I have been married to my new husband for three months, even though we’ve dated each other for the past five years. His first wife and myself get along pretty well. My husband and her share custody of their 11-year-old daughter. Ever since the first day I met her five years ago, she has always somehow managed to tell me a story about when they were married or when they dated. It makes him feel uncomfortable and, frankly, it irritates me. She often does it when the children are around so we can’t really say anything to her immediately when it happens. My husband and I feel like it’s her way of letting me know that she was first. In reality, she was the one who left him and put them through a very nasty divorce six years ago. Recently, at their daughter’s eleventh birthday party, my husband and I were there and so was her new boyfriend. It wasn’t long before she went into a story about some vacation that they took when they were married. It made everyone uncomfortable. Out of some sort of defense, I suppose, my husband grabbed my waist and he told me he loved me out loud in front of the whole room. She just stared at both of us. I immediately looked at her boyfriend and he raised his eyebrows as if to say, “Can you believe she just told that story in front of my whole entire family?” What can we do to stop this? It’s been going on for five years and we’re tired of it.
Her insistence on telling stories about their marriage make me wonder if she has regrets about divorcing him. As odd and uncomfortable as this interaction has become in your social gatherings, it’s really quite sad to see her referencing something she gave up on years ago. It sounds like she really misses being married to him.
Your husband’s response is actually quite funny and appropriate. Perhaps he figured that since she wasn’t worried about social convention, he wouldn’t worry about it either. As strange as it is to spontaneously declare your love for your new wife in mixed company, it would be even stranger to quietly watch her carry on about her marriage memories.
There is no need to be defensive or confrontational in your response to her. Your husband is on the right track. Pull each other close and enjoy the relationship you get to have with each other. She had her chance with him and, as sad as it is to watch her obsessively reference something she lost, you can’t prevent her from bringing this up or feeling regretful.
You might even try asking her questions about her current relationship so she can talk about things she and her boyfriend enjoy doing together. I’m sure he’s feeling unimportant and compared to the husband-that-once-was. Support their relationship by asking them both questions about them and redirecting the focus on their current reality.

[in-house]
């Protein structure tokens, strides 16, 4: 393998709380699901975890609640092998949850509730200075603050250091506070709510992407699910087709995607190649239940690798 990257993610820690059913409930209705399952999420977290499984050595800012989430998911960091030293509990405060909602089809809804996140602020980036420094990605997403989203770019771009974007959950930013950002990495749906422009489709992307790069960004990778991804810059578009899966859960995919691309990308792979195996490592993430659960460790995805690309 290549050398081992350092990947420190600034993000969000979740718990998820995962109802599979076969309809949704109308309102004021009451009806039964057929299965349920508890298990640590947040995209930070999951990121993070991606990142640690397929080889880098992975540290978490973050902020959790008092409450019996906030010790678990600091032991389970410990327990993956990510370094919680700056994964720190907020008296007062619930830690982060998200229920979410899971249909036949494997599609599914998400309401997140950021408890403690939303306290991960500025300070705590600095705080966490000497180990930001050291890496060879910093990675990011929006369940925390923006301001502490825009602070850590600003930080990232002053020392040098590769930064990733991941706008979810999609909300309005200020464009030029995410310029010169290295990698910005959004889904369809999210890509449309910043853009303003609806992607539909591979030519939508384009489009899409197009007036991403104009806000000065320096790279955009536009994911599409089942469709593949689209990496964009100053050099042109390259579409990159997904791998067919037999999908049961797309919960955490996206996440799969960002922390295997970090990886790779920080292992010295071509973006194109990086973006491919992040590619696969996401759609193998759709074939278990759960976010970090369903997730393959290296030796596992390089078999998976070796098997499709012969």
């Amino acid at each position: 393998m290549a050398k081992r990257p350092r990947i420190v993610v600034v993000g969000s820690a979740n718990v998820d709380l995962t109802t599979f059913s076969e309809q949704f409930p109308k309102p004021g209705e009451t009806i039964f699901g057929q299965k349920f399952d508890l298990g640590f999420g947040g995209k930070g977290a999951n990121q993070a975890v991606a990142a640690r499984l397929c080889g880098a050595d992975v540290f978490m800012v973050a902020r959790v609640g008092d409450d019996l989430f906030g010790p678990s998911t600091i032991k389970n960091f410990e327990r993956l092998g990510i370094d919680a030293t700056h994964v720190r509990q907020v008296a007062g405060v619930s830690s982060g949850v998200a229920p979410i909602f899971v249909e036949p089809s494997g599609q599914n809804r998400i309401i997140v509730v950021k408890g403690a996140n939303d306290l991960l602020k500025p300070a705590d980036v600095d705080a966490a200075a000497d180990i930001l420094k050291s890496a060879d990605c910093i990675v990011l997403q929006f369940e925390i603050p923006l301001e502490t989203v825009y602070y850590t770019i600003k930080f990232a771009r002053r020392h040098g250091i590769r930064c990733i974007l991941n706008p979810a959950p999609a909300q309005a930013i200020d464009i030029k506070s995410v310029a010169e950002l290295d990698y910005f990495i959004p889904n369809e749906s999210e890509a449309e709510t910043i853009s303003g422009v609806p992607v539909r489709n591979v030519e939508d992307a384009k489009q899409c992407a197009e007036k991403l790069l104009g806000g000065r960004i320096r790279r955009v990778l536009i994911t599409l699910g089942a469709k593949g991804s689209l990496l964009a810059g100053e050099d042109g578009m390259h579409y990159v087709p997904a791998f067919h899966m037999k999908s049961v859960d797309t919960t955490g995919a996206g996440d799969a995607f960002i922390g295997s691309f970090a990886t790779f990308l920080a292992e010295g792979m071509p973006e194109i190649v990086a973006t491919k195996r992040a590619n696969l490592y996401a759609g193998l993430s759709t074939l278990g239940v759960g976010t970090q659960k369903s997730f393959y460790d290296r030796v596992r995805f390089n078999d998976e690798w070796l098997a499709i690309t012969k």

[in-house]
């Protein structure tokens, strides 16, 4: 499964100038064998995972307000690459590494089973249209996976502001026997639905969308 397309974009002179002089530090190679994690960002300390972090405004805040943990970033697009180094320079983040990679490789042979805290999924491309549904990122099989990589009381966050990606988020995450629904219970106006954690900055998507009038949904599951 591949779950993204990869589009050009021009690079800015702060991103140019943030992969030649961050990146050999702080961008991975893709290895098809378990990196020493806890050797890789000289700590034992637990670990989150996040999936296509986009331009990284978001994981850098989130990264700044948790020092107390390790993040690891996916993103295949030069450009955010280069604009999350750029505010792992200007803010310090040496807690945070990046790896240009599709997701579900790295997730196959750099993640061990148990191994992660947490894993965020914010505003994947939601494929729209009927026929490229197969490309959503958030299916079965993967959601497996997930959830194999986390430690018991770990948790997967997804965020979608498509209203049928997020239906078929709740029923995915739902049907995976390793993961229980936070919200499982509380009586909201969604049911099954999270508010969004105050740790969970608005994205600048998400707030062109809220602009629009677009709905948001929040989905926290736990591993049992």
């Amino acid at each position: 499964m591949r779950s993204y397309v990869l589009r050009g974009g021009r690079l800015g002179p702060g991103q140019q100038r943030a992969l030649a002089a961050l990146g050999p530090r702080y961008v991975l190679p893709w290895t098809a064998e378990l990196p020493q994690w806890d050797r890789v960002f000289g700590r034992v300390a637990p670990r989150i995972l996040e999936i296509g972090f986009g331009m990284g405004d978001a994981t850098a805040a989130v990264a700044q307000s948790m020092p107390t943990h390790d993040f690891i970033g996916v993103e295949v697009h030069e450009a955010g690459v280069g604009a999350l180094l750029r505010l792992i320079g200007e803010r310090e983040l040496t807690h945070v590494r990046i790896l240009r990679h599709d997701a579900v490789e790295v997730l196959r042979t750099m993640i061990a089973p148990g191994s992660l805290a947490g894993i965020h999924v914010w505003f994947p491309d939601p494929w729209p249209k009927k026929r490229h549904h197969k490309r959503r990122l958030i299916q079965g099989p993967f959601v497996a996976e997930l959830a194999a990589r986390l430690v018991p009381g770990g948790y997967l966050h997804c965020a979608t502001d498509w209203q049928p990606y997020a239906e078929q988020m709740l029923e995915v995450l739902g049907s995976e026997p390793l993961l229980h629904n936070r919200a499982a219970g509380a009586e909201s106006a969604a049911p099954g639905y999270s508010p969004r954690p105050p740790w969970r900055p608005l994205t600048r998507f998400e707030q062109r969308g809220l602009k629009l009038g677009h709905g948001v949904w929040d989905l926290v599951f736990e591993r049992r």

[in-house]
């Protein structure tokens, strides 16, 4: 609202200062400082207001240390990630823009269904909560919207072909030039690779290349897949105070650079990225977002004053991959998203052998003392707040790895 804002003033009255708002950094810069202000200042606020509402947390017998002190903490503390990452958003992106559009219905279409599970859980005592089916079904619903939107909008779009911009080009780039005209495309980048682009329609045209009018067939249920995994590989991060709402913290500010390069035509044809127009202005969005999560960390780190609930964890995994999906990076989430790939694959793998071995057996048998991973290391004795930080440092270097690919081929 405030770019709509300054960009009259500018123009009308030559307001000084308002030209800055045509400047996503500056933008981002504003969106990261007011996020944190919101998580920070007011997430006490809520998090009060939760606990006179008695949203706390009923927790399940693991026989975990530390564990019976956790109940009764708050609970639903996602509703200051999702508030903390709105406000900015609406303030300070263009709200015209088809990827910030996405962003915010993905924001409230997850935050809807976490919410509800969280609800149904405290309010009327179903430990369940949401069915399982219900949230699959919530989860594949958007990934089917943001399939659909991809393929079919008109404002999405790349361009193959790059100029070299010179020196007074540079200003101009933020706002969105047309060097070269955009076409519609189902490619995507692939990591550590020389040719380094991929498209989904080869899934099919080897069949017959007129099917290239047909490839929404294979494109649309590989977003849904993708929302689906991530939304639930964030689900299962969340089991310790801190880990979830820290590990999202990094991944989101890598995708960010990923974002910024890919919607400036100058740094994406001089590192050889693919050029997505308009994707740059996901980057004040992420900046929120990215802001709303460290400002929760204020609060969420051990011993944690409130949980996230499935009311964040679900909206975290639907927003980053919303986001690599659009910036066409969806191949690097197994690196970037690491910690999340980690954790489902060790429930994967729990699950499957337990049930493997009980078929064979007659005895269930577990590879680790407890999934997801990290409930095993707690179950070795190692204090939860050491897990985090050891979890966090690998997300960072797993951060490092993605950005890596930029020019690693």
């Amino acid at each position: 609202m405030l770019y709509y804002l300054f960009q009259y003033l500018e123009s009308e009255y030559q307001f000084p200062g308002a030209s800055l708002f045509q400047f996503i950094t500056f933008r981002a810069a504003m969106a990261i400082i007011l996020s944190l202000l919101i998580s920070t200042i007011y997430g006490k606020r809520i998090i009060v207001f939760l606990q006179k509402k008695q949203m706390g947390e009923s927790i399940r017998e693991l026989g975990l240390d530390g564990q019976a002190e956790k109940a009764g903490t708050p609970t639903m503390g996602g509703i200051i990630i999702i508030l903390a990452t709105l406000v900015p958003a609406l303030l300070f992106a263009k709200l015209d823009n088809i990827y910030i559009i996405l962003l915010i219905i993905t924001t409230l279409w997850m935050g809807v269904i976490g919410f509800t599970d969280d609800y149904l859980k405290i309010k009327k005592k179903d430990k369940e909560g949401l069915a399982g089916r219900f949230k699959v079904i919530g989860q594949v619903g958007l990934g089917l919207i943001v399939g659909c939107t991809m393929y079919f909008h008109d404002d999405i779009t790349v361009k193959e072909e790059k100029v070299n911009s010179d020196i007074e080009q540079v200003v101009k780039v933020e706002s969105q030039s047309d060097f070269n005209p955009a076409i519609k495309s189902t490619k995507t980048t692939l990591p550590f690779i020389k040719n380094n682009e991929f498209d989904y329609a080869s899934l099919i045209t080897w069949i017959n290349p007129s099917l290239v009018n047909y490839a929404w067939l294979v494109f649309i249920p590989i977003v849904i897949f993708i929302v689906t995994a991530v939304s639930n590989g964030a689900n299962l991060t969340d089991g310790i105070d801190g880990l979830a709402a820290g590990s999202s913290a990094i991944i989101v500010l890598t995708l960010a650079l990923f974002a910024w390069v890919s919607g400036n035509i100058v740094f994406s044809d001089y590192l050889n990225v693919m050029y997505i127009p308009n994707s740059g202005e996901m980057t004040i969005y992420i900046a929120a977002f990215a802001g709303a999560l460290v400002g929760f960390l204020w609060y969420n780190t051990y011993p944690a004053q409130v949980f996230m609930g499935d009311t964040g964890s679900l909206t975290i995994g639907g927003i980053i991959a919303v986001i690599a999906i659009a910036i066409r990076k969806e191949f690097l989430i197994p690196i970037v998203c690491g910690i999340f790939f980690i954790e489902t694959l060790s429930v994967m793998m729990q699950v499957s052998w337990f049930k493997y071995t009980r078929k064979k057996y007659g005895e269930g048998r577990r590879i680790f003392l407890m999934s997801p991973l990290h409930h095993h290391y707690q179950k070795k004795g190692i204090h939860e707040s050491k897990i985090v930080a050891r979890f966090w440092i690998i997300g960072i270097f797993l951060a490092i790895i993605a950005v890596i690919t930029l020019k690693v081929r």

Nobody is fooled, so the only discomfort in the room is her regret. You see something happening that calls for compassion. Jesus was able to forgive those who hurt him because he could see something they couldn’t.[i] She can’t see what she’s doing and how unhealthy it is for her own relationship. You have the advantage of a secure relationship that protects you from having to fight her.
You have nothing to hide, nothing to fight, and nothing to defend. If she’s trying to stir up new sentimentality with your husband and reignite something between them, it sounds like it’s backfiring. Your husband knows who he wants and he’s making it known. She’s not a threat to you guys.
In fact, as you turn the conversation back to her so she can talk about her own current relationship efforts, it might just strengthen her relationship, which would be good for everyone. Congratulations on your new marriage and for having a brave husband who is wiling to stand up for the truth. With that kind of commitment, I see good things for the two of you.
Geoff will answer a new family and relationship question every Friday. You can email your question to him at firstname.lastname@example.org
About the Author
Geoff Steurer is a licensed marriage and family therapist in St. George, UT. He is the owner of Alliant Counseling and Education (www.alliantcounseling.com) and the founding director of LifeStar of St. George, an outpatient treatment program for couples and individuals impacted by pornography and sexual addiction (www.lifestarstgeorge.com). He is the co-author of “Love You, Hate the Porn: Healing a Relationship Damaged by Virtual Infidelity”, available at Deseret Book, and the audio series “Strengthening Recovery Through Strengthening Marriage”, available at www.marriage-recovery.com. He also writes a weekly relationship column for the St. George News (www.stgnews.com). He holds a bachelors degree from BYU in communications studies and a master’s degree in marriage and family therapy from Auburn University. He served a full-time mission to the Dominican Republic and currently serves on the high council of the St. George, Utah young single adult second stake. He is married to Jody Young Steurer and they are the parents of four children.
You can connect with him at:
[i] Luke 23:34